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One of world’s largest dinosaurs not as huge as first thought—study

/ 05:36 PM June 17, 2015
SCREENGRAB from rsbl.royalsocietypublishing.org

SCREENGRAB from rsbl.royalsocietypublishing.org

One of the contenders vying for the title of world’s largest dinosaur may not be as big as it was originally perceived to be, a new study published in Biology Letters said.

In a study titled “Downsizing a giant,” the 85-feet long titanosaurian sauropod dinosaur or Dreadnoughtus, which was first estimated to be weighing around 60 tons, was reported to weigh only around 30 to 40 tons.

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Sauropod dinosaurs, which the study said “included the largest terrestrial animals to have ever evolved,” dates back to 66 to 84 million years ago in present-day Argentina during the Upper Cretaceous age.

The Dreadnoughtus, whose name means “fearer of nothing,” was first measured based on the circumference of its leg bones. A report by the National Geographic said a full-grown Dreadnoughtus can sit on a classic Boeing 737, a twin-jet airliner.

The new study used a three-dimensional volumetric model of the Dreadnoughtus skeleton as basis, including models of three birds, two crocodiles, a lizard, and two other big sauropods for basis.

Instead of scaling up from the size of the limbs, the researchers wrapped a body shape around the skeleton, adjusting the shape based on the information from other animal models. They derived a mass from estimated density based on information from modern-day dinosaur relatives.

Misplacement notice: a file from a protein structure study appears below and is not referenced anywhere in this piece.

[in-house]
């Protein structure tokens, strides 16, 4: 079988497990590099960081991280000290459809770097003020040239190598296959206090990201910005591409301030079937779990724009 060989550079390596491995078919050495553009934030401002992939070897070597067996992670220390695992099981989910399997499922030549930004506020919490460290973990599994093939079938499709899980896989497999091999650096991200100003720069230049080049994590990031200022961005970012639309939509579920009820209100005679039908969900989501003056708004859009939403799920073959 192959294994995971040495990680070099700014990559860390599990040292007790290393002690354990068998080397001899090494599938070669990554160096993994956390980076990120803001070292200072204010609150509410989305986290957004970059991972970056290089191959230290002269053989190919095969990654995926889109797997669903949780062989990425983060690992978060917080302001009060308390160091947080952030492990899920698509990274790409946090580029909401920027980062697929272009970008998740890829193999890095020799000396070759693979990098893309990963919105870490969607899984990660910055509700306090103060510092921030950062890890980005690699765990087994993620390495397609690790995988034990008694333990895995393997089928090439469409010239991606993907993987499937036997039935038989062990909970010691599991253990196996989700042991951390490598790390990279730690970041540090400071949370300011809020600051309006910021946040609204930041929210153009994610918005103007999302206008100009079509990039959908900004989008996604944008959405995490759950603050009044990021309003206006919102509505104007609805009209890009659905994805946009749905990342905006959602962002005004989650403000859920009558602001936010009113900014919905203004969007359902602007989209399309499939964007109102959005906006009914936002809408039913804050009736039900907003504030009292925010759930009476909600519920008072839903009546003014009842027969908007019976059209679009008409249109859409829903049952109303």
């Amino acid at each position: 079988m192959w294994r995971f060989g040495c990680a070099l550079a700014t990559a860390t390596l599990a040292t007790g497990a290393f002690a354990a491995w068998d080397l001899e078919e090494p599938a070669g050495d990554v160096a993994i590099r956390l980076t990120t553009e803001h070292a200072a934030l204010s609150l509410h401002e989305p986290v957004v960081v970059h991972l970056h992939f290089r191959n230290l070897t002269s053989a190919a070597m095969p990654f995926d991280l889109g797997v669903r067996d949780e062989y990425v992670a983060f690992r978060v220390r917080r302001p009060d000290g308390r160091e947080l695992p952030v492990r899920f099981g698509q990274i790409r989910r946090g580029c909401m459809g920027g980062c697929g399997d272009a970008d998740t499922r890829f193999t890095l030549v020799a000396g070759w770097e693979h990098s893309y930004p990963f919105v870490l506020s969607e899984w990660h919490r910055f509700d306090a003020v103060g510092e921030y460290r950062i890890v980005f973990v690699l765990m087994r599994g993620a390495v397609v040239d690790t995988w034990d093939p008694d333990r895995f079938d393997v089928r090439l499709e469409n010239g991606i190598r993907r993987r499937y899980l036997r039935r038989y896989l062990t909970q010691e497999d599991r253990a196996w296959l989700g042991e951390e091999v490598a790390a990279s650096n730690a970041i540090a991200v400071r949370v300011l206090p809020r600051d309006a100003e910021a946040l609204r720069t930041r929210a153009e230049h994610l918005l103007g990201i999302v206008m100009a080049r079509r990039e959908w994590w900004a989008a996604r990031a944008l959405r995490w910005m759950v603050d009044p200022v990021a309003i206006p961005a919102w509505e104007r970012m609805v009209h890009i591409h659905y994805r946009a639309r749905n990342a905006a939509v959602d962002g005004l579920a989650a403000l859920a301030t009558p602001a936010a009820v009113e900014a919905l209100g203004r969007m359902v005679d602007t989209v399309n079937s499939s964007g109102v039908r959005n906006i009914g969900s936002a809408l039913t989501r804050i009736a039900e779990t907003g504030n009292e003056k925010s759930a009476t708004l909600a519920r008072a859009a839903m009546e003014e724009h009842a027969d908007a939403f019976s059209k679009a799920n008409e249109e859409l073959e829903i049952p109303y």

The researchers did not reach the 60-ton mark.

“Our analysis also reveals that the higher range estimates predicted by bivariate scaling equations appear to be highly incompatible with volumetric models that are based directly on currently available volume and density data from living vertebrates,” the authors said.

“Indeed, in the case of Dreadnoughtus, the mean, and perhaps even some lower-end, scaling equation estimates appear to be implausible based on current data. The high scaling equation mass for Dreadnoughtus also appears to result in a discrepancy in relative mass predictions between the modelled sauropods,” they added.

However, the National Geographic said Drexel University paleontologist Ken Lacovara, who published the initial description of Dreadnoughtus, was not convinced with the new analysis.

“There’s no physical reason, no biomechanical reason I know of, that would require Dreadnoughtus to have anomalously large limb bones,” Lacovara said. “It’s more parsimonious to think that Dreadnoughtus had the limbs it needed to have.”

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TOPICS: Biology Letters, dinosaurs, Dreadnoughtus, National Geographic, Research, Science, titanosaurian sauropod dinosaur
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